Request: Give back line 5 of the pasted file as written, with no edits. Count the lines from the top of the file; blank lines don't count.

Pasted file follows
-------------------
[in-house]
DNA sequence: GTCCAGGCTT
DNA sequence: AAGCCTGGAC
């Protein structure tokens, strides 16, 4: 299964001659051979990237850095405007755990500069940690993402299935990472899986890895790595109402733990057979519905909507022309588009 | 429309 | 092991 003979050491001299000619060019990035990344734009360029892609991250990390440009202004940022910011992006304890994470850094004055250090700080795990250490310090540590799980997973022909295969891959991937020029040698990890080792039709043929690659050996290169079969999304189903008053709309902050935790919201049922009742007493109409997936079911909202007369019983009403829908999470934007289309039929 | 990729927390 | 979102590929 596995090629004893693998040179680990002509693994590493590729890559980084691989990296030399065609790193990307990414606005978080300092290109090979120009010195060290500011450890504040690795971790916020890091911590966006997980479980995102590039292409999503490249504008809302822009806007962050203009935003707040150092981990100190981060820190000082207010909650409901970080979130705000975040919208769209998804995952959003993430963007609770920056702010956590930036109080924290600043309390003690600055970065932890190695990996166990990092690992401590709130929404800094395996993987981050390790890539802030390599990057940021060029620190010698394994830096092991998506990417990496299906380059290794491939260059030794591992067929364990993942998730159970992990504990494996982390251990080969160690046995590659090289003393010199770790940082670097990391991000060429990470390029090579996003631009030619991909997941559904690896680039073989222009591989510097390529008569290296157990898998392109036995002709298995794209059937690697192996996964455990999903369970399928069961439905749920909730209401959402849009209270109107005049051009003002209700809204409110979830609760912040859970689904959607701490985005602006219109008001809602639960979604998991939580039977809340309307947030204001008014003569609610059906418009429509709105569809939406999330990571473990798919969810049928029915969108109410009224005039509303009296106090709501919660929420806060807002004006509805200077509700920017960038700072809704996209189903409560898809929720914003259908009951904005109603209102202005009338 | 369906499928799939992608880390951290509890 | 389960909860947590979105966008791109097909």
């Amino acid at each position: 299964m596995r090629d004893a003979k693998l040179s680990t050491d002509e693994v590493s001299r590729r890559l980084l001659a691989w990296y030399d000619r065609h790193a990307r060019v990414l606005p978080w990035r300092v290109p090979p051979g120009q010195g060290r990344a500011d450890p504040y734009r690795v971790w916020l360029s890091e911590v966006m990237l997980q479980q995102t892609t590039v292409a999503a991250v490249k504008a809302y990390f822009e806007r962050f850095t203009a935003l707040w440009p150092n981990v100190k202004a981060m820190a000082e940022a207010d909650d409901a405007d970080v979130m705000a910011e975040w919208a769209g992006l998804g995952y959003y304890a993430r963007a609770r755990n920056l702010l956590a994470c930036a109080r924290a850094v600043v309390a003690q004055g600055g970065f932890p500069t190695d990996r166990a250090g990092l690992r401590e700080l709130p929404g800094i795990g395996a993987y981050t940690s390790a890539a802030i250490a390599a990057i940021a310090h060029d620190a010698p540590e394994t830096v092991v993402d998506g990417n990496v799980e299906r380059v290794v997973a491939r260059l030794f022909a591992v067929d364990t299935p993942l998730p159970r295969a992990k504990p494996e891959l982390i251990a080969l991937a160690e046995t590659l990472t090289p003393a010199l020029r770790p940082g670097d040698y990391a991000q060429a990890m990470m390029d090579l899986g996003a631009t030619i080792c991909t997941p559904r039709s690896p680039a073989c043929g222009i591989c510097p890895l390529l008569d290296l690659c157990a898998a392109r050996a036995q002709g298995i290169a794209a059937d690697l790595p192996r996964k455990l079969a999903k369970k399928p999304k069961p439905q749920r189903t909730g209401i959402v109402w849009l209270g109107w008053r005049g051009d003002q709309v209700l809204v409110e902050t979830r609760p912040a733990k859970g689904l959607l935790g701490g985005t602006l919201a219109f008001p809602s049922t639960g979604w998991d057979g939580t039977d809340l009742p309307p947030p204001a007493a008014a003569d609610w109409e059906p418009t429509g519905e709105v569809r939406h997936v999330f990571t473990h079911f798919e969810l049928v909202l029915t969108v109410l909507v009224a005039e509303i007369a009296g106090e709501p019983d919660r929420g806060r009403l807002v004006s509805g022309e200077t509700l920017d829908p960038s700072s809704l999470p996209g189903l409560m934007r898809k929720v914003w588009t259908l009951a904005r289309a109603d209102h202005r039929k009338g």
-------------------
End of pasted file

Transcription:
């Amino acid at each position: 299964m596995r090629d004893a003979k693998l040179s680990t050491d002509e693994v590493s001299r590729r890559l980084l001659a691989w990296y030399d000619r065609h790193a990307r060019v990414l606005p978080w990035r300092v290109p090979p051979g120009q010195g060290r990344a500011d450890p504040y734009r690795v971790w916020l360029s890091e911590v966006m990237l997980q479980q995102t892609t590039v292409a999503a991250v490249k504008a809302y990390f822009e806007r962050f850095t203009a935003l707040w440009p150092n981990v100190k202004a981060m820190a000082e940022a207010d909650d409901a405007d970080v979130m705000a910011e975040w919208a769209g992006l998804g995952y959003y304890a993430r963007a609770r755990n920056l702010l956590a994470c930036a109080r924290a850094v600043v309390a003690q004055g600055g970065f932890p500069t190695d990996r166990a250090g990092l690992r401590e700080l709130p929404g800094i795990g395996a993987y981050t940690s390790a890539a802030i250490a390599a990057i940021a310090h060029d620190a010698p540590e394994t830096v092991v993402d998506g990417n990496v799980e299906r380059v290794v997973a491939r260059l030794f022909a591992v067929d364990t299935p993942l998730p159970r295969a992990k504990p494996e891959l982390i251990a080969l991937a160690e046995t590659l990472t090289p003393a010199l020029r770790p940082g670097d040698y990391a991000q060429a990890m990470m390029d090579l899986g996003a631009t030619i080792c991909t997941p559904r039709s690896p680039a073989c043929g222009i591989c510097p890895l390529l008569d290296l690659c157990a898998a392109r050996a036995q002709g298995i290169a794209a059937d690697l790595p192996r996964k455990l079969a999903k369970k399928p999304k069961p439905q749920r189903t909730g209401i959402v109402w849009l209270g109107w008053r005049g051009d003002q709309v209700l809204v409110e902050t979830r609760p912040a733990k859970g689904l959607l935790g701490g985005t602006l919201a219109f008001p809602s049922t639960g979604w998991d057979g939580t039977d809340l009742p309307p947030p204001a007493a008014a003569d609610w109409e059906p418009t429509g519905e709105v569809r939406h997936v999330f990571t473990h079911f798919e969810l049928v909202l029915t969108v109410l909507v009224a005039e509303i007369a009296g106090e709501p019983d919660r929420g806060r009403l807002v004006s509805g022309e200077t509700l920017d829908p960038s700072s809704l999470p996209g189903l409560m934007r898809k929720v914003w588009t259908l009951a904005r289309a109603d209102h202005r039929k009338g």